Cryotherapy for Muscle Recovery
Cryotherapy is a treatment that uses cold temperatures to help the body heal. There are three types of cryotherapy: whole-body, localized, and topical. Each type has its own benefits and drawbacks. If you do decide to invest in cryotherapy, make sure that you look for a reputable provider like TH7 Body Labs. This way, you can rest assured that you’re getting the best possible treatment. In this blog post, we will discuss each type in detail and help you decide which one is right for you to use for muscle recovery between workouts.
How Does Cryotherapy Work?
Cryotherapy works by cooling the body to extremely low temperatures. This causes the blood vessels to constrict, which reduces inflammation and pain. There are three main types of cryotherapy: whole-body, localized, and topical.
Whole-body cryotherapy (WBC) was originally developed in Japan in the late 1970s as a treatment for rheumatoid arthritis. WBC involves exposing the body to extremely cold temperatures for a short period of time, typically two to three minutes. During WBC, the skin temperature can drop to as low as 30°F, while the core body temperature remains unchanged.
The benefits of WBC include reduced inflammation, improved circulation, and increased energy levels. In addition, WBC has been shown to help with weight loss, cellulite reduction, and skin rejuvenation.
Localized cryotherapy is done with a device that cools a specific area of the body. The session lasts for five to ten minutes and can reach temperatures as low as -150°F. Localized cryotherapy is used to treat conditions such as arthritis, tendonitis, and sports injuries.
Topical cryotherapy is done with a spray or gel that is applied to the skin. The session lasts for five to ten minutes and can reach temperatures as low as -30°F. Topical cryotherapy is used to treat conditions such as acne, psoriasis, and eczema.
Cryotherapy is a safe and effective treatment for many conditions. However, it is important to consult with a healthcare provider before starting any type of treatment.
Effects of Cryotherapy on the Body
Since cryotherapy is becoming more popular, it is important to understand the different types and how they work. Now that we have already discussed the different types, we will move on to the effects of cryotherapy on the body.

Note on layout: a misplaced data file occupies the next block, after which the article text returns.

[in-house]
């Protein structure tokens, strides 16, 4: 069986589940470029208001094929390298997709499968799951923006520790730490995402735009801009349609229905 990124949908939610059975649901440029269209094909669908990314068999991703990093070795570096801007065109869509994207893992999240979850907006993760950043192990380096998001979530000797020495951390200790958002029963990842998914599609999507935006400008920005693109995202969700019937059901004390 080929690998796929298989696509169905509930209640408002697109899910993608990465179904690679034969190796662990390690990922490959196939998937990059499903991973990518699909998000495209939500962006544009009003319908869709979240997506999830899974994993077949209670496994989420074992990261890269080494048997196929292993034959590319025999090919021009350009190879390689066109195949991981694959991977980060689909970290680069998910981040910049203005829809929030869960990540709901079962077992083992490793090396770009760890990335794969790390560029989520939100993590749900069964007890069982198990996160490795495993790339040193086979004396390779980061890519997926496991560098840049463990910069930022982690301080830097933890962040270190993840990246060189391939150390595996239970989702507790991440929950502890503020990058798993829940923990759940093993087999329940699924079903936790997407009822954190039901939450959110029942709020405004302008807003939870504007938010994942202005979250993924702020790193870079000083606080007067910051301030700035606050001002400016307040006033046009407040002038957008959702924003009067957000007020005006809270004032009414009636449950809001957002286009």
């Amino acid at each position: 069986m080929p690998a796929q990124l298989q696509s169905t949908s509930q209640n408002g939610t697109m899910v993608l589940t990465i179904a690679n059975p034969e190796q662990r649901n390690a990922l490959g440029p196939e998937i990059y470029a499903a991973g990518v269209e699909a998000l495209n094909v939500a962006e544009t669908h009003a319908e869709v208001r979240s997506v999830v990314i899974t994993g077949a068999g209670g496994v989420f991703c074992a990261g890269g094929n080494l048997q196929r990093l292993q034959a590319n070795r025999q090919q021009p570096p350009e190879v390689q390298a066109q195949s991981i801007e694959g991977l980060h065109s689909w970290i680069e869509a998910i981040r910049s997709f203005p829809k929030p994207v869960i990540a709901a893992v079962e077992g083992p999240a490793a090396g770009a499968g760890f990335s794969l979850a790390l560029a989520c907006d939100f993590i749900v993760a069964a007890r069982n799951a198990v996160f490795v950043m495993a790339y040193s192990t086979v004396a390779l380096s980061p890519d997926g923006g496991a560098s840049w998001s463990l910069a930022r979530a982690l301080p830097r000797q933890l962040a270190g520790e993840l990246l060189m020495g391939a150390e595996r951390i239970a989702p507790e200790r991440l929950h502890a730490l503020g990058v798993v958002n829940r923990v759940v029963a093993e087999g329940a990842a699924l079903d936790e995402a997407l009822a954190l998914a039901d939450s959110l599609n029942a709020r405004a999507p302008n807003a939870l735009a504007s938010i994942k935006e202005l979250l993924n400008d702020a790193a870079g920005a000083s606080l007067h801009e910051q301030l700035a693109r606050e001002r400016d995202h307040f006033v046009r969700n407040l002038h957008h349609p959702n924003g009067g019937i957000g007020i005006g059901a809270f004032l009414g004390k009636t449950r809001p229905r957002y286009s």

Cryotherapy can be used to increase tissue metabolism. This type of treatment is also known as whole body cryotherapy (WBC). WBC involves exposing the entire body to extremely cold temperatures for a short period of time. This can help to increase circulation and reduce inflammation.
When tissue metabolism is increased, the body is able to better repair itself and recover from injuries. This type of cryotherapy can be used to treat a variety of conditions, including:
- Chronic pain
Cryotherapy can also help improve blood flow. When you have an injury, your blood flow slows down to the area to help promote healing. However, this can also lead to swelling and inflammation. Cryotherapy can help reduce swelling and inflammation by constricting the blood vessels and improving blood flow.
Cryotherapy has been used for centuries to treat a variety of medical conditions. In the past, it was primarily used to relieve pain and inflammation. Today, it is used to treat a wide range of health conditions, including cardiovascular disease.
Cryotherapy is used to treat cardiovascular diseases because it can help to improve blood circulation and reduce inflammation. It has been shown to be effective in treating conditions such as coronary heart disease, congestive heart failure, and arrhythmia. It is also being studied as a treatment for stroke.
By stimulating blood flow and increasing the heart rate, cryotherapy can help to regulate the endocrine system. This is the system that controls hormone production in the body, and it is responsible for a variety of functions, including metabolism, growth, reproduction, and mood.
It is best to try cryotherapy when you first wake up in the morning or after a workout, as this is when your body temperature is lowest. It can also be helpful to drink plenty of water before and after your session, as this will help to flush out any toxins that have been released from your cells.
Physiological changes that occur during cryotherapy include:
- Decreased blood flow
- Increased heart rate
- Increased respiratory rate
- Increased blood pressure
All of these changes benefit the body as they help increase oxygenation and remove waste products. As a result, cryotherapy can help improve athletic performance, recovery time, and overall health.
How Often Should I Get Cryotherapy Treatment?
The frequency of your treatments will depend on the condition being treated. For example, if you are receiving cryotherapy for arthritis, you may need more frequent treatments than someone who is using it for recovery from a sports injury. Your doctor will be able to give you specific guidelines based on your individual needs.
In general, most people receive cryotherapy treatments two to three times per week. However, some people may need more frequent treatments in the beginning, and then can taper down to maintenance sessions as their condition improves.
What Are the Risks of Cryotherapy?
While cryotherapy is generally safe, there are a few potential risks that you should be aware of. These include:
- Skin irritation
- Breathing difficulties (for those with asthma or other respiratory conditions)
If you have concerns about whether cryotherapy is right for you, be sure to talk to your doctor. They will be able to help you weigh the risks and benefits and make a decision that is best for your individual needs.